“What is health without illness? You have to experience each if you are to appreciate the other. There is always going to be suffering. It’s how you look at your suffering, how you deal with it, that will define you.” (Mark Twain)
A Column By Mark Tucker- Runner’s Tribe
Mark Twain, famous for writing The Adventures of Huckleberry Finn and The Adventures of Tom Sawyer (amongst other works), could have just as easily been talking about runners and injury when he uttered the above words of wisdom. Substitute injuries for suffering and you get the following: “There is always going to be injuries. It’s how you look at your injuries, how you deal with it, that will define you.” And that seems to be the distance runner’s lot: injuries seem to be an inevitable part of our sport (and most sports). I have never known a distance runner to have escaped the clutches of injury during their careers (however conservative and genetically/biomechanically blessed they are) ; and most runners are unfortunate enough, during their career, to acquire at least one injury that requires six weeks or more of complete rest from running.
Accepting that injury is quite likely and a part of our sport, there are a few questions then to think about: How can we prevent, as much as possible, an injury occurring? If it does occur, how do we minimise its impacts and severity? And, how do we deal with our injuries, mentally, when they appear? The first two ‘answers’ are a lot easier to say and theorise about than do. Common sense tells us (most of us!) to stop or reduce training when significant soreness or tenderness appears. That could mean just finishing a session early and applying some ice and massage to the affected area or it could mean stopping or modifying training for a significant amount of time and seeking specialist advice and treatment. Unfortunately, a lot of runners have trouble with this – they want to continue running; races are coming up that they need to be fit for; they don’t want to stop their succession of training days… Needless to say this can lead to more time off and a cycle of injuries that can be hard to stop.
Prevention or minimisation of injuries can certainly be problematic – we want to push the barriers and get as fit as possible without getting injured or sick; a balancing act that, at its extreme, is a razor like edge of super fit/healthy V’s injured/sick. Many coaches, such as Pat Clohessy, have it right when they advocate for a runner to err on the side of under-training rather than over-training. If you slightly under-train you are more likely to keep that continuity of training that builds a strong foundation of fitness and avoids injury. Sufficient rest between sessions is also vital in avoiding injury; stretching, massage, gym/core training etc can also help. But you probably already know all of this…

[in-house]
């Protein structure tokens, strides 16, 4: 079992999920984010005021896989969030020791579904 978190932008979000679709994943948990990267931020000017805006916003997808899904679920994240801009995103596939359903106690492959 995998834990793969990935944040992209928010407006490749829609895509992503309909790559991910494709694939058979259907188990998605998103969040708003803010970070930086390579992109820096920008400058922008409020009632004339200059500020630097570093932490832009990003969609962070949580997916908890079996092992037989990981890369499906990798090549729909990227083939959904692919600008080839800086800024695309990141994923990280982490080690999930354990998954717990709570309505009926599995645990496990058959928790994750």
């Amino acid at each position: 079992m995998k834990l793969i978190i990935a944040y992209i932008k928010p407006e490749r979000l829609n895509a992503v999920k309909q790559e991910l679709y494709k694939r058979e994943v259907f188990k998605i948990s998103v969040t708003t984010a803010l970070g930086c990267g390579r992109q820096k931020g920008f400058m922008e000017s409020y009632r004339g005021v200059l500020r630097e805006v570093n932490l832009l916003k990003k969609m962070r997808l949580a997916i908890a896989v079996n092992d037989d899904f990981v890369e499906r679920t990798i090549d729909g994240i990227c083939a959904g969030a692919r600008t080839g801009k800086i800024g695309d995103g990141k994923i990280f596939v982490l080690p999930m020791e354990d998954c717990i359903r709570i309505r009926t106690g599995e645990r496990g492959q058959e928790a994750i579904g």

How you deal with your injury/injuries, mentally, is what is most interesting to me. Obviously, most runners are, initially, going to be disappointed and upset to varying degrees – a natural reaction to adversity. But it’s “how you look at your suffering, how you deal with it, that will define you.” If you can take a positive out of your ‘suffering’, a lesson perhaps, and focus on what you can control and do, then that’s half the battle won.
Acceptance of what is your situation, no matter how bad, is the first step. Thinking about what you can positively do in your situation and acting on these thoughts is next (again, easier said than done.) It goes without saying that nothing can really be achieved with the alternative – dwelling negatively on your situation for long periods of time and feeling sorry for yourself can be counterproductive and harmful. Swim, walk, do weights (if recommended), focus on something else such as studying, relationships, your vocation… see it as a chance to learn and grow, to forge ahead in other areas of your life. Open water swimming was something I personally latched onto when I had persistent and chronic tendonitis in my knee – I swam every day and went in every open water swim race I could find to sate my competitive thirst. It was a challenge – with numerous stings, arms and legs to the head, cold water etc – but that was part of its appeal. It gave me another focus and took my mind off the injury and running.
I certainly wouldn’t choose injury or illness but agree with Twain when he said “What is health without illness? You have to experience each if you are to appreciate the other.”
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